The European Union, Brazil and South Africa held a workshop last Sunday (26/08) during the Aquaculture Europe 2018 (Aqua18) in Montpellier, France, to discuss realistic opportunities for cooperation in research and innovation in aquaculture. With the theme "Food and Value Creation from the Atlantic Ocean," the event addressed one of the areas of common interest for the three signatories of the Belém Statement for Cooperation in Research on the Atlantic Ocean, signed in July 2017.
Facilitated by Sigi Gruber, Head of the Marine Research Unit, DG for Research and Innovation, European Commission; Andrei Polejack, Coordinator-General of Oceans, Antarctica and Geosciences of the MCTIC (Brazilian Ministry of Science, Technology, Innovation and Communications); and Belemane Semoli, Chief Director of Aquaculture and Economic Development of South Africa, the workshop discussed the four main challenges for global nutrition from different perspectives: public perception, new technologies, sustainable production, and climate change, and identified ways forward and new forms of cooperation among partners.
“The discussion focused on many opportunities for collaboration that are starting to be explored. The most tangible opportunity was the participation of a representative from the Brazilian fish farms industry, who was very impressed by the cooperation involving the EU, Brazil and South Africa, and considered the possibility of trying to adapt a platform involving the government, academic community and industry drawing from the EATIP (European Aquaculture Technology and Innovation Platform), which was also presented during the workshop,” said Andrei Polejack.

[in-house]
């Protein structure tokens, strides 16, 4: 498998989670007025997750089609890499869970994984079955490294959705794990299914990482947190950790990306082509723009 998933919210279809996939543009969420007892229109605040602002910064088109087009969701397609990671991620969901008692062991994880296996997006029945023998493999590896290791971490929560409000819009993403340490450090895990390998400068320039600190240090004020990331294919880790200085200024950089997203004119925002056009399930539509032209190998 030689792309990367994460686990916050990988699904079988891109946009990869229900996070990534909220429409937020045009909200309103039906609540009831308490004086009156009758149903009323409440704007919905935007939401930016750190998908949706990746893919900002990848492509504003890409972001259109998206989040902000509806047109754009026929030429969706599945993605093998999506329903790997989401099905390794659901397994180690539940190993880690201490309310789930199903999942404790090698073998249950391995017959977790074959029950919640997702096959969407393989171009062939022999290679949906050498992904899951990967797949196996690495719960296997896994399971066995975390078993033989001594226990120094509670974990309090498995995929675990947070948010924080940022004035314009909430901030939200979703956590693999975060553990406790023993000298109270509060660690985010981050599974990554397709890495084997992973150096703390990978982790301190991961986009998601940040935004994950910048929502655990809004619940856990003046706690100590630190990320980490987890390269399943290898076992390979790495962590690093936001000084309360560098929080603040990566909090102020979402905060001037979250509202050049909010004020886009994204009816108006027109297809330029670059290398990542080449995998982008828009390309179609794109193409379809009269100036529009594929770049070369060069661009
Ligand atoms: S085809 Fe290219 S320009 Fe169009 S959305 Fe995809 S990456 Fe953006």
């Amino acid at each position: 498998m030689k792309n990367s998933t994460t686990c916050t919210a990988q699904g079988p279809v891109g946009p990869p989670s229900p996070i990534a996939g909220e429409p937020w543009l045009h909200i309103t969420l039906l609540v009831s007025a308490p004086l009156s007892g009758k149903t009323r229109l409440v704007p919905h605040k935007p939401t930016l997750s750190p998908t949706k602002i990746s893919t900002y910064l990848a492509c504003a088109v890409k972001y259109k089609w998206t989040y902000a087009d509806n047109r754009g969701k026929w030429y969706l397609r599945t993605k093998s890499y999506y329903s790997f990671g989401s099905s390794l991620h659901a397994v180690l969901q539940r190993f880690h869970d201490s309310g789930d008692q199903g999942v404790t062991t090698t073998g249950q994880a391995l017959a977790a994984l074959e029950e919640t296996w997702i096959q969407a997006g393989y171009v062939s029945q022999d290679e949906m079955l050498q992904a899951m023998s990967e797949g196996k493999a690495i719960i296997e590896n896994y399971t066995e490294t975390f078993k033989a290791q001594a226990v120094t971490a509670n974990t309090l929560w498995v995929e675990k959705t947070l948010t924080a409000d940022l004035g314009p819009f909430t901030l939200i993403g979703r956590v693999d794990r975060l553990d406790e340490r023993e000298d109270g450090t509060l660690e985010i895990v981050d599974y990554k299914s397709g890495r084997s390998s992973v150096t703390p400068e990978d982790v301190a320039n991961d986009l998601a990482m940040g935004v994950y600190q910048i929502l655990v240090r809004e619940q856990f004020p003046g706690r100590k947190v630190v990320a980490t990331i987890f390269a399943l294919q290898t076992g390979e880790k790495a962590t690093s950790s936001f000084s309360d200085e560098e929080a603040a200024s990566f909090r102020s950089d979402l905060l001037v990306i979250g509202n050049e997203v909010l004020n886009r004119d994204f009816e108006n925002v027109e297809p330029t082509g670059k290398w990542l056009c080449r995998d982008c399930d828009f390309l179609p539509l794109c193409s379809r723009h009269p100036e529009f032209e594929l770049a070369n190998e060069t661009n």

According to Polejack, this is an opportunity to bring the academic community closer to the industry with support from the government. “Now back in Brazil, we are starting to line up concrete actions. An EU call for proposals for selecting a project to support a specific mode of aquaculture-Blue Growth 08 (H2020 BG08)-is now open. A proposal involving Brazil, the EU and South Africa that has now moved on to the second phase. This means a major step forward in this cooperation.”
Belemane Semoli believes that the Atlantic research cooperation between South Africa, EU and Brazil is extremely important, "because it provides us with a platform to manage and share the challenges we face, beginning with tapping into the ocean economy, which contributes to our economy in that domain, and job creation, which leads to food security and nutrition. This platform is key to help us unleash research that will provides us with vital knowledge and information needed to meet the challenges ahead.”
Jacques Fuchs, former Head of the Fisheries and Aquaculture Sector, DG for Research and Innovation, European Commission, explains why the EU is interested in the development of aquaculture in Atlantic countries. “We import over 70% of our fish and seafood. We are interested in developing scientific cooperation with all these countries to help them develop their own aquaculture capabilities and also to ensure that we can buy high quality, sustainably produced products from them since the EU’s standards for food imports are very strict.”
According to Fuchs, Brazil is particularly important since it has what he described as "fantastic potential" for aquaculture development, including fresh water aquaculture, and it is the best interest of the EU that this production complies with quality and economic and environmental sustainability standards.
Along these lines, Andrei Polejack points out that Brazil is a leading nation in research in the South Atlantic region and, therefore, has the responsibility of creating meaningful opportunities for international cooperation in research, with a special focus on aquaculture.
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